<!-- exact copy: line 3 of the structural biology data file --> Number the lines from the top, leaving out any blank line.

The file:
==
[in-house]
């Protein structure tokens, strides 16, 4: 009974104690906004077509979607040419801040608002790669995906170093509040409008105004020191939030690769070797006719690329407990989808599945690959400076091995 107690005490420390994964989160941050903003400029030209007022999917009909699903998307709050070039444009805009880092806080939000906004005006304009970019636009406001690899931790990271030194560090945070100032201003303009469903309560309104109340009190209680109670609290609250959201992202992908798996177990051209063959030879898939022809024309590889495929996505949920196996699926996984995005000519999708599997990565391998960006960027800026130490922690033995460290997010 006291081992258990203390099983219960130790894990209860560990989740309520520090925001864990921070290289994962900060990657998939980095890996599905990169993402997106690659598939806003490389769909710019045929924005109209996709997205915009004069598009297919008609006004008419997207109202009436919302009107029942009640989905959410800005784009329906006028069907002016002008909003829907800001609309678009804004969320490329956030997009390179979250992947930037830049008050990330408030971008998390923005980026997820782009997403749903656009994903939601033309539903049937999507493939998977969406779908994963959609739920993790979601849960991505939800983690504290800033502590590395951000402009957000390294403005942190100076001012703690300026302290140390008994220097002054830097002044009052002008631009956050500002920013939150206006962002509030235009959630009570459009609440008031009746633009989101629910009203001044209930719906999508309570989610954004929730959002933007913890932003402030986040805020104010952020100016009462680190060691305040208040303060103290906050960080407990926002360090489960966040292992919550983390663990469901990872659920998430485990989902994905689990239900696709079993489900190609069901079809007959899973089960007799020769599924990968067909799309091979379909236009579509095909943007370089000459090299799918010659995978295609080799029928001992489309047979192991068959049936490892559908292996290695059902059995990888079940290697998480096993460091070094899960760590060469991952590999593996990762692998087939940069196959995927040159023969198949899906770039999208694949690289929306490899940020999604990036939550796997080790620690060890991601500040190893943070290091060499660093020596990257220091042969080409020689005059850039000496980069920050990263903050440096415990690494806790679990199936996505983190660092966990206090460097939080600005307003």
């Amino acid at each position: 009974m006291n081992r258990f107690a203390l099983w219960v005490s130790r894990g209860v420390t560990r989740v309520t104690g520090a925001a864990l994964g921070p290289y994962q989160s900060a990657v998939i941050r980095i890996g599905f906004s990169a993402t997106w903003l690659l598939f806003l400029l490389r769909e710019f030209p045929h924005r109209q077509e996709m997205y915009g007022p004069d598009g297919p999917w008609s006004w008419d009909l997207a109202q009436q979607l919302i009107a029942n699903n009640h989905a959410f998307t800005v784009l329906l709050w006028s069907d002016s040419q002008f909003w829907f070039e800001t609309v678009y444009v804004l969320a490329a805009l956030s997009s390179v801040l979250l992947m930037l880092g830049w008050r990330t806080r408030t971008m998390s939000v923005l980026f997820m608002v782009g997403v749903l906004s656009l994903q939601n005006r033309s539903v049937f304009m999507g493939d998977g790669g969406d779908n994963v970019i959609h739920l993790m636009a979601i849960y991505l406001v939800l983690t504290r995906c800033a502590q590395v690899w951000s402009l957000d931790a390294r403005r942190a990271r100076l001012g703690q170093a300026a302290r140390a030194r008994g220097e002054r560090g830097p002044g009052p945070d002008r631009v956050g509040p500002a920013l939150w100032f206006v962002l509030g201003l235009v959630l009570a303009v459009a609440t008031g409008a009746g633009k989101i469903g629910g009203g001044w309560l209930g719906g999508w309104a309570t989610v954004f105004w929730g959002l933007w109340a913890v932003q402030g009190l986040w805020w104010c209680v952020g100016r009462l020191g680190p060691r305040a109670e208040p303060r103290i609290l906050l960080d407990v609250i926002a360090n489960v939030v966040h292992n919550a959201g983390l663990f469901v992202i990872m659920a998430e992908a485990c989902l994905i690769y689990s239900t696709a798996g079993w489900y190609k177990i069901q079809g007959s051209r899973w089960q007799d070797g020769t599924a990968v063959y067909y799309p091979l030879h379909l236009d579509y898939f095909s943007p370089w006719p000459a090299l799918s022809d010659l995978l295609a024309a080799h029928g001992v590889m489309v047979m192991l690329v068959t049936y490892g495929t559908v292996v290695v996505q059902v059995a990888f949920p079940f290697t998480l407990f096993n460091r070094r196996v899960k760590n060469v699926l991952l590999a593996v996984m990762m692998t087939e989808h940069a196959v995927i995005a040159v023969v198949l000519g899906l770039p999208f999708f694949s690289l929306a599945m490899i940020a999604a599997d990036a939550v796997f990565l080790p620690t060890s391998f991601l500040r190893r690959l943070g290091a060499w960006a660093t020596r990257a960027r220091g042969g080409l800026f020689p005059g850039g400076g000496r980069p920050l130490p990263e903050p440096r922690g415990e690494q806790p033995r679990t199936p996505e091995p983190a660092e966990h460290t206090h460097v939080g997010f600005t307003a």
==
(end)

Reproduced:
């Amino acid at each position: 009974m006291n081992r258990f107690a203390l099983w219960v005490s130790r894990g209860v420390t560990r989740v309520t104690g520090a925001a864990l994964g921070p290289y994962q989160s900060a990657v998939i941050r980095i890996g599905f906004s990169a993402t997106w903003l690659l598939f806003l400029l490389r769909e710019f030209p045929h924005r109209q077509e996709m997205y915009g007022p004069d598009g297919p999917w008609s006004w008419d009909l997207a109202q009436q979607l919302i009107a029942n699903n009640h989905a959410f998307t800005v784009l329906l709050w006028s069907d002016s040419q002008f909003w829907f070039e800001t609309v678009y444009v804004l969320a490329a805009l956030s997009s390179v801040l979250l992947m930037l880092g830049w008050r990330t806080r408030t971008m998390s939000v923005l980026f997820m608002v782009g997403v749903l906004s656009l994903q939601n005006r033309s539903v049937f304009m999507g493939d998977g790669g969406d779908n994963v970019i959609h739920l993790m636009a979601i849960y991505l406001v939800l983690t504290r995906c800033a502590q590395v690899w951000s402009l957000d931790a390294r403005r942190a990271r100076l001012g703690q170093a300026a302290r140390a030194r008994g220097e002054r560090g830097p002044g009052p945070d002008r631009v956050g509040p500002a920013l939150w100032f206006v962002l509030g201003l235009v959630l009570a303009v459009a609440t008031g409008a009746g633009k989101i469903g629910g009203g001044w309560l209930g719906g999508w309104a309570t989610v954004f105004w929730g959002l933007w109340a913890v932003q402030g009190l986040w805020w104010c209680v952020g100016r009462l020191g680190p060691r305040a109670e208040p303060r103290i609290l906050l960080d407990v609250i926002a360090n489960v939030v966040h292992n919550a959201g983390l663990f469901v992202i990872m659920a998430e992908a485990c989902l994905i690769y689990s239900t696709a798996g079993w489900y190609k177990i069901q079809g007959s051209r899973w089960q007799d070797g020769t599924a990968v063959y067909y799309p091979l030879h379909l236009d579509y898939f095909s943007p370089w006719p000459a090299l799918s022809d010659l995978l295609a024309a080799h029928g001992v590889m489309v047979m192991l690329v068959t049936y490892g495929t559908v292996v290695v996505q059902v059995a990888f949920p079940f290697t998480l407990f096993n460091r070094r196996v899960k760590n060469v699926l991952l590999a593996v996984m990762m692998t087939e989808h940069a196959v995927i995005a040159v023969v198949l000519g899906l770039p999208f999708f694949s690289l929306a599945m490899i940020a999604a599997d990036a939550v796997f990565l080790p620690t060890s391998f991601l500040r190893r690959l943070g290091a060499w960006a660093t020596r990257a960027r220091g042969g080409l800026f020689p005059g850039g400076g000496r980069p920050l130490p990263e903050p440096r922690g415990e690494q806790p033995r679990t199936p996505e091995p983190a660092e966990h460290t206090h460097v939080g997010f600005t307003a």